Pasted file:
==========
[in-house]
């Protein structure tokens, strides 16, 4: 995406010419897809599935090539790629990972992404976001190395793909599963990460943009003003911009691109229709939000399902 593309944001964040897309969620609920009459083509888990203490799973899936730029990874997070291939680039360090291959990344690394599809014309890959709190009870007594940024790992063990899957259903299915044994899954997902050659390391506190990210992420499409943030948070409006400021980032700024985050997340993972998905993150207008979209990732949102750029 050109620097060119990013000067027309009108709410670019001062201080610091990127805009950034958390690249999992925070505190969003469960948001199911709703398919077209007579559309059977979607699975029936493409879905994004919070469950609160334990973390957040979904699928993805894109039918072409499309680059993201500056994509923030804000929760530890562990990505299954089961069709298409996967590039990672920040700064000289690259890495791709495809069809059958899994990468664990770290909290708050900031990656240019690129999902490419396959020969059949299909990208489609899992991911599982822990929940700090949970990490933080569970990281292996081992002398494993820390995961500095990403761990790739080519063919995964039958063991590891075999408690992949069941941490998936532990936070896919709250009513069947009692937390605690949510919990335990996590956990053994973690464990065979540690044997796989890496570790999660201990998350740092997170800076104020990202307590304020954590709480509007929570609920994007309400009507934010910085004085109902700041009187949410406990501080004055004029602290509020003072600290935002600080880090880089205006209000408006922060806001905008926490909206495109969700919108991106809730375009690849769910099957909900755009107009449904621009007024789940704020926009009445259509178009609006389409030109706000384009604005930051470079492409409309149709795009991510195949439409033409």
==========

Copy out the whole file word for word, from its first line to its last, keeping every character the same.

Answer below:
[in-house]
């Protein structure tokens, strides 16, 4: 995406010419897809599935090539790629990972992404976001190395793909599963990460943009003003911009691109229709939000399902 593309944001964040897309969620609920009459083509888990203490799973899936730029990874997070291939680039360090291959990344690394599809014309890959709190009870007594940024790992063990899957259903299915044994899954997902050659390391506190990210992420499409943030948070409006400021980032700024985050997340993972998905993150207008979209990732949102750029 050109620097060119990013000067027309009108709410670019001062201080610091990127805009950034958390690249999992925070505190969003469960948001199911709703398919077209007579559309059977979607699975029936493409879905994004919070469950609160334990973390957040979904699928993805894109039918072409499309680059993201500056994509923030804000929760530890562990990505299954089961069709298409996967590039990672920040700064000289690259890495791709495809069809059958899994990468664990770290909290708050900031990656240019690129999902490419396959020969059949299909990208489609899992991911599982822990929940700090949970990490933080569970990281292996081992002398494993820390995961500095990403761990790739080519063919995964039958063991590891075999408690992949069941941490998936532990936070896919709250009513069947009692937390605690949510919990335990996590956990053994973690464990065979540690044997796989890496570790999660201990998350740092997170800076104020990202307590304020954590709480509007929570609920994007309400009507934010910085004085109902700041009187949410406990501080004055004029602290509020003072600290935002600080880090880089205006209000408006922060806001905008926490909206495109969700919108991106809730375009690849769910099957909900755009107009449904621009007024789940704020926009009445259509178009609006389409030109706000384009604005930051470079492409409309149709795009991510195949439409033409």